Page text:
I haven't zeroed in on a bright-line rule for what qualifies as a bad decision, but my working definition seems reasonable enough.
A bad decision is one that we regret or should regret.
Even the “should regret” part gets a little fuzzy for me because there are definitely choices that I should regret that happen to bring me unhealthy levels of satisfaction. Sometimes people suck and watching them get their due is not the worst thing in the world. I will save that for future musings, which I shall entitle “Burning Bridges with Panache” and “Schadenfreude: The Essential Guide.” Right now, I’m just on the entry-level “Bad Decisions for Dummies.”
I can’t think of a single human being who walked the earth that did not make a bad decision or two. Making mistakes is core to the human experience. If we are paying attention, we learn to make better decisions.
Raise your hand if you aren’t always paying attention.
In the table of contents of An Incomplete List of Bad Decisions that lives in my head, there are chapters of stories. The bulk of my bad decisions likely fall under the chapter heading entitled “Sheer Stupidity.” At best, they are embarrassing, and at worst, they didn’t result in palpable damage. Just a few months ago, on the first day I ever wore prescription glasses, I took my then 16-year-old son to the orthodontist. I parked the car while he sat down in one of the reclining dental chairs lined up in a row to get his braces tightened. I spotted my curly-headed boy and sat on the parent’s bench beside him. I rubbed his leg while they yanked his open jaw here and there for the monthly torture session. Twenty minutes of love pats and gentle leg scratches later, I noticed that these were not my son’s legs and then panned right three chairs over to see my actual son lying there waiting his turn. I rose slowly and made a brisk escape out of the office and into my car to sit there and die. There were no extra paper bags in the car to put over my head, so I just hid in plain sight, hoping not to hear any police sirens headed in my direction.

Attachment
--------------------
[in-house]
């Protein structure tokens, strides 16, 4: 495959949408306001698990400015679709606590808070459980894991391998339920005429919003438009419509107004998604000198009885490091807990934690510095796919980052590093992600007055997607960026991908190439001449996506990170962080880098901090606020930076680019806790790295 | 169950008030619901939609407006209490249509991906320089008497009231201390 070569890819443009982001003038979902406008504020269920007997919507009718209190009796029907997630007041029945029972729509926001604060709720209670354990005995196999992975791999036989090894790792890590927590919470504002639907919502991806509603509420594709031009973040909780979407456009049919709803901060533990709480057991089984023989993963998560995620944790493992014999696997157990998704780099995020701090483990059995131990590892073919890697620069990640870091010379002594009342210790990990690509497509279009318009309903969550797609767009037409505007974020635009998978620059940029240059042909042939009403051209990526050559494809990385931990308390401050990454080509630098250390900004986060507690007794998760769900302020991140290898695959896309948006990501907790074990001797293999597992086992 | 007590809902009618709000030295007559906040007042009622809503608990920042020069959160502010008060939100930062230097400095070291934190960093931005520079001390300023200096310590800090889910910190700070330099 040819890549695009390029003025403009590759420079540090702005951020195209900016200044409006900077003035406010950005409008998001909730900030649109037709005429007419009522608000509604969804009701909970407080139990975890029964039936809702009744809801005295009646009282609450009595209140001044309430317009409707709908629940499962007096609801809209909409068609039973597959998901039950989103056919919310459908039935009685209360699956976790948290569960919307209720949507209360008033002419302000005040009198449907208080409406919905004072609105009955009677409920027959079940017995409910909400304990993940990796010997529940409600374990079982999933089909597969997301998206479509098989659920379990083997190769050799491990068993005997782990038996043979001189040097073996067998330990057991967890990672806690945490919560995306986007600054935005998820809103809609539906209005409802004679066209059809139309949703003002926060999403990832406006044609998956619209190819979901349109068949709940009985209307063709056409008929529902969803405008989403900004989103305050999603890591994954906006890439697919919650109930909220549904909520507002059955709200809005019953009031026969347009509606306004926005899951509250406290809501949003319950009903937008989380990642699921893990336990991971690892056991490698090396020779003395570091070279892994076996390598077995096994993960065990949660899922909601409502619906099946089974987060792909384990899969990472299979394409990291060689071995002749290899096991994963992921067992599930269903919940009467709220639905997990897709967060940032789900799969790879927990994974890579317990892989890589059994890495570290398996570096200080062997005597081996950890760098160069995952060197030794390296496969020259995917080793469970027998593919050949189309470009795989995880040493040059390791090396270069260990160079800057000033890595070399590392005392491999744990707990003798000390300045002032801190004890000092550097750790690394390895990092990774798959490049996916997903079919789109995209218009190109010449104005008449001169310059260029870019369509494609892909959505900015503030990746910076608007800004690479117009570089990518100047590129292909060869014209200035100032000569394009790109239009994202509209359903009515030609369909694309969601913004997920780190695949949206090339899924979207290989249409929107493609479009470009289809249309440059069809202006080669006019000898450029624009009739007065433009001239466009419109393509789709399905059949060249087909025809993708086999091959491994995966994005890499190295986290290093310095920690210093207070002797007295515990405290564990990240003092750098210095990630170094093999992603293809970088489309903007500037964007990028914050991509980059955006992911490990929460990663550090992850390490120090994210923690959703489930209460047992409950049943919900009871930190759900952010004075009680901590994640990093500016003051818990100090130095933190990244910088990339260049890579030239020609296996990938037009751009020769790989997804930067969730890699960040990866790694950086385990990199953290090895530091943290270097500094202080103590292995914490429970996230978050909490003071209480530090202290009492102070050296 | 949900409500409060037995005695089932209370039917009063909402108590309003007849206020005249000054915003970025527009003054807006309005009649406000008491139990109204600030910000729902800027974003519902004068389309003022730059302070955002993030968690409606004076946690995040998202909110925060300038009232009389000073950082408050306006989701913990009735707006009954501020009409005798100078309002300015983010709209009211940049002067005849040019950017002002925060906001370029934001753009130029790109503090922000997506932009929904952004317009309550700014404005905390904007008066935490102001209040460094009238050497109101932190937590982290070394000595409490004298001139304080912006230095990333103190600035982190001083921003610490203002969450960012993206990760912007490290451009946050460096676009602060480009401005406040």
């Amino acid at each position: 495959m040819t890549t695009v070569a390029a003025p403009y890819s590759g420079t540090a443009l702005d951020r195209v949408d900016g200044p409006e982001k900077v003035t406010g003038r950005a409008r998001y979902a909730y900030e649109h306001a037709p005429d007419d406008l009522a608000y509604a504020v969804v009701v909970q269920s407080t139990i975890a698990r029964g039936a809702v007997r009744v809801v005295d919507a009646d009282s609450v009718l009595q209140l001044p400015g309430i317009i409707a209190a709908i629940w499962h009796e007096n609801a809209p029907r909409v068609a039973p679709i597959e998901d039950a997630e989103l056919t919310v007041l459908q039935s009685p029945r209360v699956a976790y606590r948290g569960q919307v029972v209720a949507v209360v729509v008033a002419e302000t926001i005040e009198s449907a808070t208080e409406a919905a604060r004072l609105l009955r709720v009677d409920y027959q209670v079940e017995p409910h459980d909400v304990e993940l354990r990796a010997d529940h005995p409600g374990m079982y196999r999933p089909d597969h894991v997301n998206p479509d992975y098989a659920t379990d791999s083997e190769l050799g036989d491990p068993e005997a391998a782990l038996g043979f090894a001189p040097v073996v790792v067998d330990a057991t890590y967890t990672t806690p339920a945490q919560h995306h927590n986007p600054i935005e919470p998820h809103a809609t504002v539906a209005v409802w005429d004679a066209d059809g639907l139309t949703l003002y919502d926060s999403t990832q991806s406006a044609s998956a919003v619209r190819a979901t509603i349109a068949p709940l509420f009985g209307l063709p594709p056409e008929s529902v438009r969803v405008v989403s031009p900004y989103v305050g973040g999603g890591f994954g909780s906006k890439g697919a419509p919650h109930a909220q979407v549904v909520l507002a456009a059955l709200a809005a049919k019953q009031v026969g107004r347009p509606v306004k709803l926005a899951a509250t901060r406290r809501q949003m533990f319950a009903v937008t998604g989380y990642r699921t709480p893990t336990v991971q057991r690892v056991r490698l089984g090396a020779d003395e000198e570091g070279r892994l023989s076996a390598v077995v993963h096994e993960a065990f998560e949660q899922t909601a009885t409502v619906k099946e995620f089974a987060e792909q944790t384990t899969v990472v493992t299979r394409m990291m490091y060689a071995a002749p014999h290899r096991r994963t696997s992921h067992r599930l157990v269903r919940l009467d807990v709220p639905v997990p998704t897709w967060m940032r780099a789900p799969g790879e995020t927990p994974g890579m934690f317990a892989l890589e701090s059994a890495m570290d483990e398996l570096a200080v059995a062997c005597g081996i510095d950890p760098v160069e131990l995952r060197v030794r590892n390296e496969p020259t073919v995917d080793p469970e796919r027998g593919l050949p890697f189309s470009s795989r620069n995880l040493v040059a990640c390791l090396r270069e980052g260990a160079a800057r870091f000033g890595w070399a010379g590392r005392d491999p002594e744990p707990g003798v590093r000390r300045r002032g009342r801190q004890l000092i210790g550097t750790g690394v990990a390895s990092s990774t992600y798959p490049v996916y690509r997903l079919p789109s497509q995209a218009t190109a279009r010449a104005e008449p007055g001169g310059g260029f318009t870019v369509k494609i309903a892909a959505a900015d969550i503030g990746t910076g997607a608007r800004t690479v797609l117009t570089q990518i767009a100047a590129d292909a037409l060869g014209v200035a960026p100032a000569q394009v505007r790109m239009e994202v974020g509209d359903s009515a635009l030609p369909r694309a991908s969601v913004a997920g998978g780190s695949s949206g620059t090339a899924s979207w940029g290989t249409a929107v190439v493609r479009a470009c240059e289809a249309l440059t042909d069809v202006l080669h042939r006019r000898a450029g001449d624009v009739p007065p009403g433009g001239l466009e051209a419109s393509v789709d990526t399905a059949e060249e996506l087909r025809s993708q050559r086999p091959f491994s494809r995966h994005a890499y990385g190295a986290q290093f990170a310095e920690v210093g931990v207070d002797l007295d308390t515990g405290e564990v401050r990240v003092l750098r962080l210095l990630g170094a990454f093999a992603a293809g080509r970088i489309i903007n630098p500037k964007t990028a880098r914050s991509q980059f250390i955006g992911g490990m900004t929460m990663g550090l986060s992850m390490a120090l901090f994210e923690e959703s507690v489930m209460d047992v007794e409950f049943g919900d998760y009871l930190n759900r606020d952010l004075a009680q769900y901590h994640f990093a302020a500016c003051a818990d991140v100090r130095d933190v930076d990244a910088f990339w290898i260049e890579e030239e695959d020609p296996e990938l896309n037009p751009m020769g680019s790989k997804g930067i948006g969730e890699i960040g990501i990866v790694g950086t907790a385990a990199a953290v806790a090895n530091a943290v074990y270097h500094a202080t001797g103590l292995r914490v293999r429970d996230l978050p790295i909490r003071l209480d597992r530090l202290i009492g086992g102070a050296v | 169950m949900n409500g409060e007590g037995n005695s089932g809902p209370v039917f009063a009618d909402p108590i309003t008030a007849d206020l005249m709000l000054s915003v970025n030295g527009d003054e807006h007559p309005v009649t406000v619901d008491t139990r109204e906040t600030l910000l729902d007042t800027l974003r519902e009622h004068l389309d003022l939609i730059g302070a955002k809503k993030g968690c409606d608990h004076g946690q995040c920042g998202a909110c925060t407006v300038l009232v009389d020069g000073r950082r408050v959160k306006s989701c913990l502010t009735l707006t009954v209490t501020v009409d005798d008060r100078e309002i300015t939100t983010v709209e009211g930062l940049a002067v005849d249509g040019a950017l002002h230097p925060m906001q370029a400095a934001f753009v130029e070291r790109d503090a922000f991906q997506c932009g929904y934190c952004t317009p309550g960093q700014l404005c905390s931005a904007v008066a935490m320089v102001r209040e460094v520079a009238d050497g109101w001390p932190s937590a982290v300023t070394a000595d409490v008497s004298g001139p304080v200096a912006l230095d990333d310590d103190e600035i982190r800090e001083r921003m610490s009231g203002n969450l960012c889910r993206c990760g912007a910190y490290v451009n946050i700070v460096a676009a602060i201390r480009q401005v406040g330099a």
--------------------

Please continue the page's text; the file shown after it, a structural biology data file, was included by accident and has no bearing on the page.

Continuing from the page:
There is the pamphlet-sized chapter called “Substance-Related Bad Decisions,” It includes gems such as falling asleep under my work desk after a weekend of partying too hard, curled up with a vintage fur coat, foolishly thinking I was invisible until my boss walked in and saw my feet sticking out. (I was fired). Eating an entire pot brownie at a music festival just because I was hungry. Drinking any cocktail that was blue. Taking the "I'll have one of everything" approach in Amsterdam resulting in an ER visit and the EMTs making fun of me while I thought I was dying. ("You should hear what the Italians say. Mamma Mia!" Roars of laughter with my boyfriend at the time, who was having a great time on his particular drug-fueled roller coaster). Drugs and I were not meant to be friends. Drugs are a bad decision for me.